It’s not quite the BBC’s multi-channel near-saturation annual coverage of Glastonbury but hey, it’s better than nothing.
To be honest, though, I was quite surprised when I heard that even that small chunk was going to shown. Because today music on television generally doesn’t rate; at least not well enough to normally interest those in charge of commissioning programmes.
If I had a penny for every time I’ve been told this over the last 10 years as I optimistically pitched yet another TV music idea I’d have, well, a small bag of pennies.
You’d think I’d have learned from the very first television idea I ever pitched – a music series, natch, which never made it past the proposal stage – some twenty five years ago
It wasn’t always like this, of course…though this may well be just the nostalgia talking.
But the likes of Top Of The Pops, The Old Grey Whistle Test, The Tube, Megamix…even MT-USA, they were all of a different era when competition for eyeballs from all directions, not just other TV channels, was immeasurably smaller.
Then in the early ‘90s as MTV began to discover there was mileage in reality telly – who remembers the original of the species, The Real World? – signalling their rapid move away from their non-stop music television video origins, Channel 4’s TFI Friday and The Word put their own particular anarchic stamps on the age old chat-show format, in the process throwing live music a small TV lifeline.
Closer to home No Disco’s 10 year no-budget hipster-heaven run from 1993 tucked away in RTÉ TWO’s late-night graveyard shift showed how much it was valued by Montrose’s powers-that-be.
Meanwhile that Other Voices had more recently to find its own funding after RTÉ pulled theirs after a few series shows if anyone still doubts it that if we don’t watch live music on TV in enough numbers networks won’t want it…unless of course they get it for next to nada.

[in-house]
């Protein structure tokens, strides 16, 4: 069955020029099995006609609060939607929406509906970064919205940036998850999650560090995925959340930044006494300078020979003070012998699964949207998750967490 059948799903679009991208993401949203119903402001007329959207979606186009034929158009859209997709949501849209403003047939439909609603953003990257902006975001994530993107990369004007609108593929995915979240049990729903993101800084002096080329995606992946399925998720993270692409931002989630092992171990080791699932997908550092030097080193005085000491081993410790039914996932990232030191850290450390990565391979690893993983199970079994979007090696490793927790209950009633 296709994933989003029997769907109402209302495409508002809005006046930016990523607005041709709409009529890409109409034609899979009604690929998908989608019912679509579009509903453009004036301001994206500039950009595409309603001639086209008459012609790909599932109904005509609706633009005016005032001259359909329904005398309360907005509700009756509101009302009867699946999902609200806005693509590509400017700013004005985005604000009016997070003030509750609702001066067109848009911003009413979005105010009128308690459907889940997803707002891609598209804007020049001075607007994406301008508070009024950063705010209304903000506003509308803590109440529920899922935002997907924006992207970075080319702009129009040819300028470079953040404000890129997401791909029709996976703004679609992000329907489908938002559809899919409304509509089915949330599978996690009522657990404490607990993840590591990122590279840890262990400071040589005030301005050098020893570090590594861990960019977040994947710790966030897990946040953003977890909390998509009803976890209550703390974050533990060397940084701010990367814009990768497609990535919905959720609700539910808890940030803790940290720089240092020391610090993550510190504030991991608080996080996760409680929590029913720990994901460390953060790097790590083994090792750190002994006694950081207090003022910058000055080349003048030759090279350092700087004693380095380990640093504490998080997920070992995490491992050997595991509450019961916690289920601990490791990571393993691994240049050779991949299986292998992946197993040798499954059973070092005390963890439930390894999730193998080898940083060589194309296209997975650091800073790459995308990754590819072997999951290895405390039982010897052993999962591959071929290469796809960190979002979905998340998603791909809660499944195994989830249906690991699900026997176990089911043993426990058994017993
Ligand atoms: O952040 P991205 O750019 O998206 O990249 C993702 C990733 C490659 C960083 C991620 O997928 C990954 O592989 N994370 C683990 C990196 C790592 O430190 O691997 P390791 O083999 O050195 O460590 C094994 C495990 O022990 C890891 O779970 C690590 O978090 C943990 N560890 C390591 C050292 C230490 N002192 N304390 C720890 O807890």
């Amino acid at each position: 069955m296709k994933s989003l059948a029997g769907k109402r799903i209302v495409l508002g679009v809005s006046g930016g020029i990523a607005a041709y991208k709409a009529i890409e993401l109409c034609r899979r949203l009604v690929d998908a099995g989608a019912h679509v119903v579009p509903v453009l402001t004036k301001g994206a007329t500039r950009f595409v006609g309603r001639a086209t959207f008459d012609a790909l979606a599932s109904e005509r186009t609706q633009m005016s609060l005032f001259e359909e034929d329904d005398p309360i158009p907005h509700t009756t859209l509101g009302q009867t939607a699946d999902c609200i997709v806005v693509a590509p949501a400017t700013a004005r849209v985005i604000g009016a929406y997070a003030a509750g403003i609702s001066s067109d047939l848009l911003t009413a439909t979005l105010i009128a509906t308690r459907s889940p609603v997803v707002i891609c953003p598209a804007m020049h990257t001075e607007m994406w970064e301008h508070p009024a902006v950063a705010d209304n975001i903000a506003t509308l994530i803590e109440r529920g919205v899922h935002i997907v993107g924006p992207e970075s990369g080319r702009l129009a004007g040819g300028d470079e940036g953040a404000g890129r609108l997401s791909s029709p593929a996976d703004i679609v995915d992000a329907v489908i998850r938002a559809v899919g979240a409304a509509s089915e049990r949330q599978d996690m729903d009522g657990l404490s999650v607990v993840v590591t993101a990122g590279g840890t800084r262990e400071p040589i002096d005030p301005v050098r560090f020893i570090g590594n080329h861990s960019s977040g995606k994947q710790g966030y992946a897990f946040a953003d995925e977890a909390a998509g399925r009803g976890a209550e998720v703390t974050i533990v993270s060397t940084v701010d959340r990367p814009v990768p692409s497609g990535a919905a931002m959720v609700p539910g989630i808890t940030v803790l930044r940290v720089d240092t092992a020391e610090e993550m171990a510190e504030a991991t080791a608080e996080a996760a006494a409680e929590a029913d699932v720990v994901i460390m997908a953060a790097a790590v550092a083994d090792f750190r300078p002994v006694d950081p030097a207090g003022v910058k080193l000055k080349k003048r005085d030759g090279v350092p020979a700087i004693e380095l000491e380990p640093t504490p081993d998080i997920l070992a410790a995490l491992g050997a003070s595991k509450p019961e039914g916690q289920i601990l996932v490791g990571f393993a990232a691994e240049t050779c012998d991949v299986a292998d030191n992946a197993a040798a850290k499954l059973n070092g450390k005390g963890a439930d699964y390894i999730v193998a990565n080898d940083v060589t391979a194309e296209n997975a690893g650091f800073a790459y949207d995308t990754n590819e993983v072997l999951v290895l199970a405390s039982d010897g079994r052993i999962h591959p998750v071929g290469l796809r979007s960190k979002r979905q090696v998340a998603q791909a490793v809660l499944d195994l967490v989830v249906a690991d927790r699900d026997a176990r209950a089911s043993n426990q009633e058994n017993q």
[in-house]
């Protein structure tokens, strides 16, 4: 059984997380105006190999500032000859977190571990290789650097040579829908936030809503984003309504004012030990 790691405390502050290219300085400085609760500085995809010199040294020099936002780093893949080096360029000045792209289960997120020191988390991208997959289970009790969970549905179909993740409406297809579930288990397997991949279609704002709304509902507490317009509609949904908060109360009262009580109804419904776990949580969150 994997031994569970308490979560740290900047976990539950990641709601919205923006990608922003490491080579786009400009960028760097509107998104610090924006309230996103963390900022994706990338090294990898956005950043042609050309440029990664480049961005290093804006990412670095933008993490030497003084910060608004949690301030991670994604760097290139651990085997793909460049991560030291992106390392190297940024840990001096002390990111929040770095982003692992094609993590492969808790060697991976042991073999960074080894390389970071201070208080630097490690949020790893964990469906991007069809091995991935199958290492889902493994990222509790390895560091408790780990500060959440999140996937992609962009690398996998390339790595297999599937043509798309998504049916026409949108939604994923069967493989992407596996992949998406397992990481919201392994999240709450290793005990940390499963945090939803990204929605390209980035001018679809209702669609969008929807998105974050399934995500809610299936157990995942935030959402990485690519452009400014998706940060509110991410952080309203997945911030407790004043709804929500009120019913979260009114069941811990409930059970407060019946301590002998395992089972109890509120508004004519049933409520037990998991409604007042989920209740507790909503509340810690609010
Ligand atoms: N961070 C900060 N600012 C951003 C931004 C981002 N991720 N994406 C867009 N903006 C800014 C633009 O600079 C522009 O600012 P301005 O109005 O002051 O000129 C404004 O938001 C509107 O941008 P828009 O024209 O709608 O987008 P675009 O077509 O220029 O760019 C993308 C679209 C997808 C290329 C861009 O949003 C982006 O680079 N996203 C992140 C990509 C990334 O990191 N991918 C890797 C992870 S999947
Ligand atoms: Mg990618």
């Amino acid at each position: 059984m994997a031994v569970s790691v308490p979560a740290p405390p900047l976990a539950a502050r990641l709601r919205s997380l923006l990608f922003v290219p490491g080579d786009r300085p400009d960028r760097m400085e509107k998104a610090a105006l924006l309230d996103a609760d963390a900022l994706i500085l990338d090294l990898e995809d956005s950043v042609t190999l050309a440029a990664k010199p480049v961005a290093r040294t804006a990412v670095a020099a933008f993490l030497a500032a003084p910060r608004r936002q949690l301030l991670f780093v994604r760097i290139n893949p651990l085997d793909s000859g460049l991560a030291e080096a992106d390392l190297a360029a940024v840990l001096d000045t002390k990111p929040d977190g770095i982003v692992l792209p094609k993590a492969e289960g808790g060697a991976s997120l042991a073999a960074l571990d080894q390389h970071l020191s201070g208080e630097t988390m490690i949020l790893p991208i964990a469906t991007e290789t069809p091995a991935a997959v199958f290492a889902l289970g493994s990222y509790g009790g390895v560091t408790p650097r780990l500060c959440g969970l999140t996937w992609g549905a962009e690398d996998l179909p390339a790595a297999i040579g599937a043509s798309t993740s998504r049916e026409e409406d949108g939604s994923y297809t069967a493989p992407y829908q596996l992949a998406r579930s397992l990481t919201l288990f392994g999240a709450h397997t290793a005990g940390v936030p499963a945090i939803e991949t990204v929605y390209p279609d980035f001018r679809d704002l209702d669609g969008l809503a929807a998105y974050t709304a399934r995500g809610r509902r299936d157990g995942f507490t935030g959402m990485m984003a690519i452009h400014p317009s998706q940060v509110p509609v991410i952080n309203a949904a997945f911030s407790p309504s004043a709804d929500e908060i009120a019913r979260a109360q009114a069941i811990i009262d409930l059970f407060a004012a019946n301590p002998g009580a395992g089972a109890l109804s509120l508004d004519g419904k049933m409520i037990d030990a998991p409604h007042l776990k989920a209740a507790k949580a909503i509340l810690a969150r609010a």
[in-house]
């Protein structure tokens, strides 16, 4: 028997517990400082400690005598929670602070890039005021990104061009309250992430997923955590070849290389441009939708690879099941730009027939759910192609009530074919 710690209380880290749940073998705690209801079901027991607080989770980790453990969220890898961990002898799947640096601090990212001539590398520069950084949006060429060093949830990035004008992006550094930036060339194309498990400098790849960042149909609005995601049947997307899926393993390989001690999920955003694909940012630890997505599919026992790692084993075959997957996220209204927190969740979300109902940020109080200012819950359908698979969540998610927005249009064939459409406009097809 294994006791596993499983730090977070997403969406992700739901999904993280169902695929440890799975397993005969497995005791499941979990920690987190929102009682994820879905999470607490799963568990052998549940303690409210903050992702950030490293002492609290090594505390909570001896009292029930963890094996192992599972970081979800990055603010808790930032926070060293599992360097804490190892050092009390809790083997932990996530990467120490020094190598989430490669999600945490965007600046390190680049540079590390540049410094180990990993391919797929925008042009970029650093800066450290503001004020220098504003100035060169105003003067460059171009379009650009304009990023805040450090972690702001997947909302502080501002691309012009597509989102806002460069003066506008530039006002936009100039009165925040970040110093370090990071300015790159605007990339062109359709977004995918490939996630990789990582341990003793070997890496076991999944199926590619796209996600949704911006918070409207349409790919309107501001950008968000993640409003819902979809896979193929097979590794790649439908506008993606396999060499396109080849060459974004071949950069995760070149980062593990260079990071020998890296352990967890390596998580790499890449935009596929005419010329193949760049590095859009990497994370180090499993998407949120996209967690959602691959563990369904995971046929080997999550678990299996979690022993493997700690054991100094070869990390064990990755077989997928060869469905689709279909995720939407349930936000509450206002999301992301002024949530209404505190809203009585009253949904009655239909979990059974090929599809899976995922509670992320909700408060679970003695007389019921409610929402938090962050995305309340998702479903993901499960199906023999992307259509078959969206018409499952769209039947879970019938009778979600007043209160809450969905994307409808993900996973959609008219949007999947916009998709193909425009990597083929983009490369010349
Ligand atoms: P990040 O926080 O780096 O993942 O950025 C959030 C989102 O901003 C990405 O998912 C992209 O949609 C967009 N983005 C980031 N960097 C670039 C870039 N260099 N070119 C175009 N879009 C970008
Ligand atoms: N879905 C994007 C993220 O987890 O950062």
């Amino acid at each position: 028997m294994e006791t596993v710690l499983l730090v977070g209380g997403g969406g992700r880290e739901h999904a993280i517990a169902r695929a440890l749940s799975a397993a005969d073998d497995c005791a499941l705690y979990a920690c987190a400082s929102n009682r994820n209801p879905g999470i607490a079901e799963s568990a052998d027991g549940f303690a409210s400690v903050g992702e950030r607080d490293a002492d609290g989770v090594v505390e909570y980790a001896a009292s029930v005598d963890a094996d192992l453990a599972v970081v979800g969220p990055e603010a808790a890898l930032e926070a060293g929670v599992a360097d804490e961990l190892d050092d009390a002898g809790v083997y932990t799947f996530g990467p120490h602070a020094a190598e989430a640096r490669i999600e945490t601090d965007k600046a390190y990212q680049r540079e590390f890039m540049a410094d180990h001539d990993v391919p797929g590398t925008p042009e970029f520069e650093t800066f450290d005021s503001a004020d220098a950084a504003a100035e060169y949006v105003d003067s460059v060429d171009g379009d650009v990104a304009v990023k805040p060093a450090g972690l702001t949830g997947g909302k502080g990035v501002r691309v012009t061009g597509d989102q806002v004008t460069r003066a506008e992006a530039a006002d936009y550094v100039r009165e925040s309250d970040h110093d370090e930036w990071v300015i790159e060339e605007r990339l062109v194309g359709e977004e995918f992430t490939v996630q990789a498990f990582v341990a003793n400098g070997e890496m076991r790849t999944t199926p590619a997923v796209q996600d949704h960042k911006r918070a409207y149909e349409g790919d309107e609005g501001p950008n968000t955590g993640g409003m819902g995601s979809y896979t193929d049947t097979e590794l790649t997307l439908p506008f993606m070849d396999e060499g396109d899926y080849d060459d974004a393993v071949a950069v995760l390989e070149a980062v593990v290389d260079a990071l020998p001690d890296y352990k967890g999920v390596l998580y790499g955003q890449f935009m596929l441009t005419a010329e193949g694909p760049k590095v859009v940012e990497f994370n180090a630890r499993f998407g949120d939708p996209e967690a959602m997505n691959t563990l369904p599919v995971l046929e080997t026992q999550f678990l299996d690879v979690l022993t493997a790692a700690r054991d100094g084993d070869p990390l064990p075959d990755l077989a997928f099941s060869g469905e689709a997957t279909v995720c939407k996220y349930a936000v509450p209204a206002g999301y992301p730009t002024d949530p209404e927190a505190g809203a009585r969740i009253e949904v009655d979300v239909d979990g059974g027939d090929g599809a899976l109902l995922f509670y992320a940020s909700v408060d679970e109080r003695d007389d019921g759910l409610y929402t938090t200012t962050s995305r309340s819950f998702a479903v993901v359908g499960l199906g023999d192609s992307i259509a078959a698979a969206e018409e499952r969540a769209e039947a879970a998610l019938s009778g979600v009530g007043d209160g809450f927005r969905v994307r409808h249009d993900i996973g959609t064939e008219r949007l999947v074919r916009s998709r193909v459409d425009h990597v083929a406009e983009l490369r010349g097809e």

But what about the long-running BBC television music fest, Later…with Jools Holland, I hear you ask? (I don’t, obviously, but I’m guessing a few of you are at least thinking it.)
Yup, Later’s the exception that proves the rule; there mostly because it’s become an immovable institution since its 1992 debut just because it’s been around so long. Sure, it’s regularly had its moments over the years, but ask yourself, would it get commissioned today? I seriously doubt it.
It’s not all bad news. Two of my favourite ever television jobs were on music programmes, albeit a pair of very brief one-offs.
In 1995, after five years rocking out in Semple Stadium in Thurles, Co Tipperary, the three-day Feile festival hightailed it to Pairc Ui Chaoimh in Cork. And we eventually persuaded RTÉ TWO that they really needed to be there as well. Feile TV was born and myself, Ray D’Arcy and Dustin (a once famous turkey puppet for those you not old enough) fronted their extensive live coverage that hot and sweaty August weekend.
And we had a blast. I’ll maybe come back to its many highlights another day. Remind me to tell you about the goodies Black Grape offered me *just* as I was about to interview them on camera. Eejits.
We never got to do it again unfortunately as the planning laws at the time – sorry, Garth, these fiascos are nothing new – scuppered any further outdoor Feiles, an awful indoor version the following year in Dublin’s Point Theatre (now the O2) signalling its sad demise.
Though we must have done some work because I remember I only got to actually see fifteen minutes of one act – the wonderful Beck – all weekend…and that only because someone spotted REM’s Michael Stipe side-stage and we got dragged over from our backstage set-up in the hope that we might grab a quick interview with him. For some reason he declined our kind offer.
Witnness (the double-n was because of Uncle Arthur’s sponsorship) became the die-hard Oxegen a few years later but it never returned to our television screens, TV3, I imagine, quickly realising that mucky, smelly music festivals weren’t for them. Xposé it wasn’t.
So Electric Picnic’s back on our screens, even if only for a few short hours. Enjoy. I’m sure I’ll flick over to it occasionally. And not feel even remotely jealous they never asked me to work on it.